Jim Radford
Jim Radford

A song composed by D Day veteran Jim Radford will be performed in the special anniversary concert at The Witham on June 8. Durham resident Clare McComb was a great friend of Jim’s and went with him to Normandy five years ago. Here, she tells us more...

In 2019 Jim Radford, then the youngest D Day veteran, returned to Normandy for the 75th anniversary. I travelled with him as his carer. At the time he was holding Justin Bieber and Ed Sheeran off top spot in the Amazon download charts with his song, The Shores of Normandy, which will be sung on June 8 by the St Mary’s Barnard Castle Community Choir to mark the 80th commemoration.

Jim would have loved that because communities and singing were his whole life. The song was his first composition, written just for himself, on returning to Gold Beach, at Arromanches, decades after D Day. The memories had flooded back: seeing heaps of bodies where now little children were playing in the sand. He could see that all the young men who died, had not died in vain.

The Shores of Normandy took a year to write, and it was quite a few more years before Jim actually performed it in public, in Hull, where he grew up. He wanted people to know what it had been like in the place where 22,000 men lost their lives to give freedom back to everyone else. He felt people should understand the realities of war, rather than be sentimental.

All the men in the Radford family went to sea, so it had been natural for him to sign up, aged 15, in 1944. He sailed with the crew of a deep sea tug, the Empire Larch, to France on D Day where they were tasked with towing decommissioned “blockships” into position to be sunk and form the first outline of the harbour. He was a galley boy, peeling spuds.

Sometimes he was called up on deck when extra muscle was needed. He told me everyone worked methodically and calmly, while shells from the German clifftop guns rained down, and the British shells exploded overhead.

There was no time to deal with corpses floating in the water, but he never felt he might be next. “At that age you feel invincible,” he told me. It was in the long years following that he could not erase their faces from his mind.

At one point he showed me a brochure depicting a huge aerial photo of the harbour at Arromanches, taken a few days after the landings. “This is the difference in what someone who was there notices: see those tiny dots in the water – here, and here – and there’s a group of them. What do you think they are? They’re bodies, held up by their life jackets. I know that, but you probably wouldn’t guess. I was left in charge of dying soldiers with orders to give them more morphine if they groaned. War is terrible. Sometimes, as on D Day, it is a just war. I’m no pacifist. But I want people to avoid being drawn into conflict without very careful thought.”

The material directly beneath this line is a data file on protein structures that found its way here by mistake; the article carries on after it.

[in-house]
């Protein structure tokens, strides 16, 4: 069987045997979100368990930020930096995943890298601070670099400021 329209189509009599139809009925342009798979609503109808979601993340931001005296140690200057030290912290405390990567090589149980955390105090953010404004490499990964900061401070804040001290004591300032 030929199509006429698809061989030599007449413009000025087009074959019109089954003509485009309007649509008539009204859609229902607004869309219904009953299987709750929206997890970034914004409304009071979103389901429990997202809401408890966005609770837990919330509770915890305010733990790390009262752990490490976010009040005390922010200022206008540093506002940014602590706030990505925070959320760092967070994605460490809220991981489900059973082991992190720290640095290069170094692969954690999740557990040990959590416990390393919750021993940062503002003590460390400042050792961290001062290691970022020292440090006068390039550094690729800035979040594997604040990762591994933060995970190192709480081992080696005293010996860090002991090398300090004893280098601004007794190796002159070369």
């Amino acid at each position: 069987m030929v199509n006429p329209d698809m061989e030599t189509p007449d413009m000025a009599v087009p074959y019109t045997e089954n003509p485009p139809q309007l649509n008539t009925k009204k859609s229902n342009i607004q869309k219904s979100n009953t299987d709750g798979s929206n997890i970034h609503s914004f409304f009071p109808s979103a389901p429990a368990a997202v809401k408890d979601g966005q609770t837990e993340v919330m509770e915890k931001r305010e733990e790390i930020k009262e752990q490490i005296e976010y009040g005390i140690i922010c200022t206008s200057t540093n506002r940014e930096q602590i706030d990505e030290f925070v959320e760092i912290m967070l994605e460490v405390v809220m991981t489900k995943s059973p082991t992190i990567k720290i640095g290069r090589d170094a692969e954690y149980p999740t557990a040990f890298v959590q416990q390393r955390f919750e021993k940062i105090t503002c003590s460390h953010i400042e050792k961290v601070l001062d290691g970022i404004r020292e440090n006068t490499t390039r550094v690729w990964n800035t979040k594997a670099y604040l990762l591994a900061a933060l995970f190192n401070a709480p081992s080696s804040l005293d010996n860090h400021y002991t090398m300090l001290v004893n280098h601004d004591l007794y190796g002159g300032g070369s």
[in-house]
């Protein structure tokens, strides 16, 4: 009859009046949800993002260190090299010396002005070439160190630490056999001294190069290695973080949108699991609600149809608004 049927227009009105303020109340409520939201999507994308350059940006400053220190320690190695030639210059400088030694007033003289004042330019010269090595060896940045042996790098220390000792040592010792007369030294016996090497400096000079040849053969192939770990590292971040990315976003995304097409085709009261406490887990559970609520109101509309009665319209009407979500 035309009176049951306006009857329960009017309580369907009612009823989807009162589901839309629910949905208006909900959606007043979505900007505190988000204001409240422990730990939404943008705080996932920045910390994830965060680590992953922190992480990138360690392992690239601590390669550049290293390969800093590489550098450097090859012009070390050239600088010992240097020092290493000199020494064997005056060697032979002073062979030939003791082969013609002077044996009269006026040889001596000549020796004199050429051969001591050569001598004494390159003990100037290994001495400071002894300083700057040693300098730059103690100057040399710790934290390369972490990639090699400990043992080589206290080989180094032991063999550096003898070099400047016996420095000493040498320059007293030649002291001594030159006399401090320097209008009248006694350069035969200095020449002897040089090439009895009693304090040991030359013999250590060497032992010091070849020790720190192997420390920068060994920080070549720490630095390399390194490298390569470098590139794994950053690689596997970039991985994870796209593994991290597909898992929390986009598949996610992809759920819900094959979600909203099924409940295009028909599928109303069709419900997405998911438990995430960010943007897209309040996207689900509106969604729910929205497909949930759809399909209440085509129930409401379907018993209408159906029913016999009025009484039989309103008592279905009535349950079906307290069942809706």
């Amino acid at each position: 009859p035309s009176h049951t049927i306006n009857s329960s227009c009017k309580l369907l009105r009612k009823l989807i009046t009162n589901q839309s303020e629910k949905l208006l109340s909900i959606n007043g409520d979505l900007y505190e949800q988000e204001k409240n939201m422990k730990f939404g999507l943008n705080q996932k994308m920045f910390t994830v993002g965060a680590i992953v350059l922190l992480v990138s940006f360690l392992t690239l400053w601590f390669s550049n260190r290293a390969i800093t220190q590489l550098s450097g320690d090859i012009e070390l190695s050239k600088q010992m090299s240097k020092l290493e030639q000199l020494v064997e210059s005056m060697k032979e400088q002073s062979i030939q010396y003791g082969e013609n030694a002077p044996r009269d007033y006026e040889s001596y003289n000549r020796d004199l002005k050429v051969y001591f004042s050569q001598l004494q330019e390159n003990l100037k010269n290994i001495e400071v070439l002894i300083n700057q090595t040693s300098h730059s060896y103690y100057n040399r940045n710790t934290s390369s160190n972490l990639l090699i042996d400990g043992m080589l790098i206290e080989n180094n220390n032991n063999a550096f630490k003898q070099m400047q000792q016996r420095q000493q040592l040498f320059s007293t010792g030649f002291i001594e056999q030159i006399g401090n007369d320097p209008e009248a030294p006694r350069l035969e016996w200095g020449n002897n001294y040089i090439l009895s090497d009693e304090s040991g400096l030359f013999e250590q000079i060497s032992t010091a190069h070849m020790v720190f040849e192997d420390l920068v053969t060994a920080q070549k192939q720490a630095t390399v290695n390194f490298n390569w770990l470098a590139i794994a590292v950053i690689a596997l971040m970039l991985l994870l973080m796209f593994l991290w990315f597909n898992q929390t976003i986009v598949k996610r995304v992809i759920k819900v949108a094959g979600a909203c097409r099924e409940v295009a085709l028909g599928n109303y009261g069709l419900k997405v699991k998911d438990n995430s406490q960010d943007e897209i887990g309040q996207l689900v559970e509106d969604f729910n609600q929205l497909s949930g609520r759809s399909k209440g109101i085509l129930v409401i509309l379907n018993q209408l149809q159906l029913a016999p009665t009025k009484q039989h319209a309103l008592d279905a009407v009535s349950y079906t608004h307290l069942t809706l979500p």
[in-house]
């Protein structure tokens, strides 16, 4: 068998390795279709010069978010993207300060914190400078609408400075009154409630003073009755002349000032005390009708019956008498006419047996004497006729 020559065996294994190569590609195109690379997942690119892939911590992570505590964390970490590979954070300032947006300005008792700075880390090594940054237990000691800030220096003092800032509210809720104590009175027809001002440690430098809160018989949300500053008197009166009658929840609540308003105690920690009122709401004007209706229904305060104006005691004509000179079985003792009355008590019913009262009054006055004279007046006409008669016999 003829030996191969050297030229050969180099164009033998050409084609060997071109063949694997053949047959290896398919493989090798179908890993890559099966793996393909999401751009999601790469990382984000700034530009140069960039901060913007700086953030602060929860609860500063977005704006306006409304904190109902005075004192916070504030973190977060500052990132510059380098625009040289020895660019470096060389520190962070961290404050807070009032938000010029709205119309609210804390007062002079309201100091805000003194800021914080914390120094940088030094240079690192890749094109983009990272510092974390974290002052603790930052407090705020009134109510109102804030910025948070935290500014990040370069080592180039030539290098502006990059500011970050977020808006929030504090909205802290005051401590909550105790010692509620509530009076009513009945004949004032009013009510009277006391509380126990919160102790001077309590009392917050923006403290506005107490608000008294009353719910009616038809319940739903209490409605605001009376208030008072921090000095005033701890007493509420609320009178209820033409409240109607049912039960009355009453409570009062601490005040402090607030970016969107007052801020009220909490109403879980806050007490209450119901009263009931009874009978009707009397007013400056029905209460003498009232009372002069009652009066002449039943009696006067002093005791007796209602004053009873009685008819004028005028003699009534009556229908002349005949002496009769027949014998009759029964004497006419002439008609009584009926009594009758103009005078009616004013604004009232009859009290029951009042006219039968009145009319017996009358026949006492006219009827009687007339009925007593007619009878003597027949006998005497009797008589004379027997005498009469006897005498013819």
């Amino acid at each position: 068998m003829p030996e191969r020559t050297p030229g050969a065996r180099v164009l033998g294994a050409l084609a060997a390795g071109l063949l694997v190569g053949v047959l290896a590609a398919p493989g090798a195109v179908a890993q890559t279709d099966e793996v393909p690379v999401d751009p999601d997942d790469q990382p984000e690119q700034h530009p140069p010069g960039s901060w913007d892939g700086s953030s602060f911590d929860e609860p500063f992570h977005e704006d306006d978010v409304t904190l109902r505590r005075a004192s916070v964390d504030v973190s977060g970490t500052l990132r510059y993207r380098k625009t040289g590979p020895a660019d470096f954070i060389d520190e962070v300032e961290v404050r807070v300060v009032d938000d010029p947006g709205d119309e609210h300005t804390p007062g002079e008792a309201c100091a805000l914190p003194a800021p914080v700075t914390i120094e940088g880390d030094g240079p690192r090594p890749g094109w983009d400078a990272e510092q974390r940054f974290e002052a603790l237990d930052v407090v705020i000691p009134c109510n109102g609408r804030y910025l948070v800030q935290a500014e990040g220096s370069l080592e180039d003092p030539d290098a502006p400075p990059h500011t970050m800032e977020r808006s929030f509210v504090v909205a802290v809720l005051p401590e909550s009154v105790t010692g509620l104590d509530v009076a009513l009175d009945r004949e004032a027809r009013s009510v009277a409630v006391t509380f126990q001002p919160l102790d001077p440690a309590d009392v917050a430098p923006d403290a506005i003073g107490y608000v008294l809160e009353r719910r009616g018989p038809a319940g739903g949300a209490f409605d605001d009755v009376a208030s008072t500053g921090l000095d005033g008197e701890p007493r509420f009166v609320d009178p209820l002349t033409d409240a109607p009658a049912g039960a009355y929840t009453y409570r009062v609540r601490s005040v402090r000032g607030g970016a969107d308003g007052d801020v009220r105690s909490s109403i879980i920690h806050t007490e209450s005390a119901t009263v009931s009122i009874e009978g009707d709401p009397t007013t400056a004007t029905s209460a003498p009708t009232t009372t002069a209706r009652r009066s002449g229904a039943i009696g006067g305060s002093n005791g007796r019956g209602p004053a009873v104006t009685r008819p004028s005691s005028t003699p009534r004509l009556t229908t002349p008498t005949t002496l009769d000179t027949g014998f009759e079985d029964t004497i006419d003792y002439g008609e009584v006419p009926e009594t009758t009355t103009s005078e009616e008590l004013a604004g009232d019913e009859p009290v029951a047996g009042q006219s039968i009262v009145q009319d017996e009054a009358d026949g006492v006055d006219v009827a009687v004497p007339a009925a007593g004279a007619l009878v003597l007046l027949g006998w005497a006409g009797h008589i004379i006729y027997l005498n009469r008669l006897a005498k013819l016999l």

At that point I asked him: “When does someone stop being an enemy and become a human being?” It took seconds to answer: “When they’re in trouble. You would save a drowning German just like anyone else, if you could.”

Jim was a huge hit with everyone as we walked around Arromanches on June 6, 2019. We saw the new sculpture unveiled at the Normandy Memorial; we heard Macron and Theresa May’s speeches, and travelled with a blue-light police escort to the cemetery where Prince Charles and Camilla were attending. Jim had sung The Shores of Normandy on a big stage in Arromanches town square to thunderous applause. Everyone wanted to pose for a photo with him, everyone wanted to shake his hand.

Jim was a stalwart member of Veterans for Peace. His aim was not just to remember with respect those who had died on D Day, but to try to ensure there would be no need to ask for such sacrifice again. He felt that this was everybody’s task, not just the politicians.

He had holidayed in Barnard Castle with his family and taught his son to sail on a reservoir near there. I know he would have been surprised and delighted that the community choir is going to perform his song, with a special new arrangement for different voices.

Covid did for him in the end, aged 92. I had always thought he would go on forever. Were he alive today, I know he would have come to hear his song performed and would have been fascinated to hear of Teesdale’s six training camps where so many thousands were prepared for the D Day landings. He knew first hand how everybody played their part, and that those who managed to make it back were the lucky ones.

l D-Day 80th Anniversary Concert by St Mary’s Barnard Castle Community Choir chorus and Community Orchestra at The Witham, Barnard Castle, on June 8, 7.30pm. A feast of music is promised from the 40s to the present, from films, shows and popular culture. There will be sing-a-longs, foot-tappers, show stoppers and a stirring closing sequence in a musical salute to the brave souls who took part in “the longest day”. Tickets from thewitham.org.uk or call box office 01833 690116.